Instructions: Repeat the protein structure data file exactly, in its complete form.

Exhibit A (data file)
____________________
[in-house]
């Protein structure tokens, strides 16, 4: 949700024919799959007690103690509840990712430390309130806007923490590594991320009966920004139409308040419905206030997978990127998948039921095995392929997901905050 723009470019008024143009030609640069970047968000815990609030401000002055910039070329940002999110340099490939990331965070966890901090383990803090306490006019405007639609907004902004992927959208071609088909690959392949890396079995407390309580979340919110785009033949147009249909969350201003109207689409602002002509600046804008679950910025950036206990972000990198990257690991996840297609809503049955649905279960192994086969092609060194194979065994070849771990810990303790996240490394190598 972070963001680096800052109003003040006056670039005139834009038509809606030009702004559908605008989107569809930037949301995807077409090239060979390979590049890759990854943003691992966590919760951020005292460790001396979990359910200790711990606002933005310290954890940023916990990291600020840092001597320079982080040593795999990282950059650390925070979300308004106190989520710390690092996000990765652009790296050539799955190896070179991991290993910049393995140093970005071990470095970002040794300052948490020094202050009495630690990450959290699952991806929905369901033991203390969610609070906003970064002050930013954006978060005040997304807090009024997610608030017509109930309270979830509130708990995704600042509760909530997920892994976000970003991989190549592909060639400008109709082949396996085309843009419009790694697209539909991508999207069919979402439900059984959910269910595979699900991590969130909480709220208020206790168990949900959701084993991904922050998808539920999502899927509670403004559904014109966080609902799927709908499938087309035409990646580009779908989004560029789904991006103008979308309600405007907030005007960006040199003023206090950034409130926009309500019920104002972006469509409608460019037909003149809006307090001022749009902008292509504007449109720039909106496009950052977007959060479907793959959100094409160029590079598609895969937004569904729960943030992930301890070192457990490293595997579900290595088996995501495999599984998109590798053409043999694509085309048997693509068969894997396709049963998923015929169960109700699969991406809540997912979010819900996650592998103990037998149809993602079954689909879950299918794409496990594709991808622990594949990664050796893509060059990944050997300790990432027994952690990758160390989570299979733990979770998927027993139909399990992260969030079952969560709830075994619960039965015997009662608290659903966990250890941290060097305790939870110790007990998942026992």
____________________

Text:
[in-house]
């Protein structure tokens, strides 16, 4: 949700024919799959007690103690509840990712430390309130806007923490590594991320009966920004139409308040419905206030997978990127998948039921095995392929997901905050 723009470019008024143009030609640069970047968000815990609030401000002055910039070329940002999110340099490939990331965070966890901090383990803090306490006019405007639609907004902004992927959208071609088909690959392949890396079995407390309580979340919110785009033949147009249909969350201003109207689409602002002509600046804008679950910025950036206990972000990198990257690991996840297609809503049955649905279960192994086969092609060194194979065994070849771990810990303790996240490394190598 972070963001680096800052109003003040006056670039005139834009038509809606030009702004559908605008989107569809930037949301995807077409090239060979390979590049890759990854943003691992966590919760951020005292460790001396979990359910200790711990606002933005310290954890940023916990990291600020840092001597320079982080040593795999990282950059650390925070979300308004106190989520710390690092996000990765652009790296050539799955190896070179991991290993910049393995140093970005071990470095970002040794300052948490020094202050009495630690990450959290699952991806929905369901033991203390969610609070906003970064002050930013954006978060005040997304807090009024997610608030017509109930309270979830509130708990995704600042509760909530997920892994976000970003991989190549592909060639400008109709082949396996085309843009419009790694697209539909991508999207069919979402439900059984959910269910595979699900991590969130909480709220208020206790168990949900959701084993991904922050998808539920999502899927509670403004559904014109966080609902799927709908499938087309035409990646580009779908989004560029789904991006103008979308309600405007907030005007960006040199003023206090950034409130926009309500019920104002972006469509409608460019037909003149809006307090001022749009902008292509504007449109720039909106496009950052977007959060479907793959959100094409160029590079598609895969937004569904729960943030992930301890070192457990490293595997579900290595088996995501495999599984998109590798053409043999694509085309048997693509068969894997396709049963998923015929169960109700699969991406809540997912979010819900996650592998103990037998149809993602079954689909879950299918794409496990594709991808622990594949990664050796893509060059990944050997300790990432027994952690990758160390989570299979733990979770998927027993139909399990992260969030079952969560709830075994619960039965015997009662608290659903966990250890941290060097305790939870110790007990998942026992």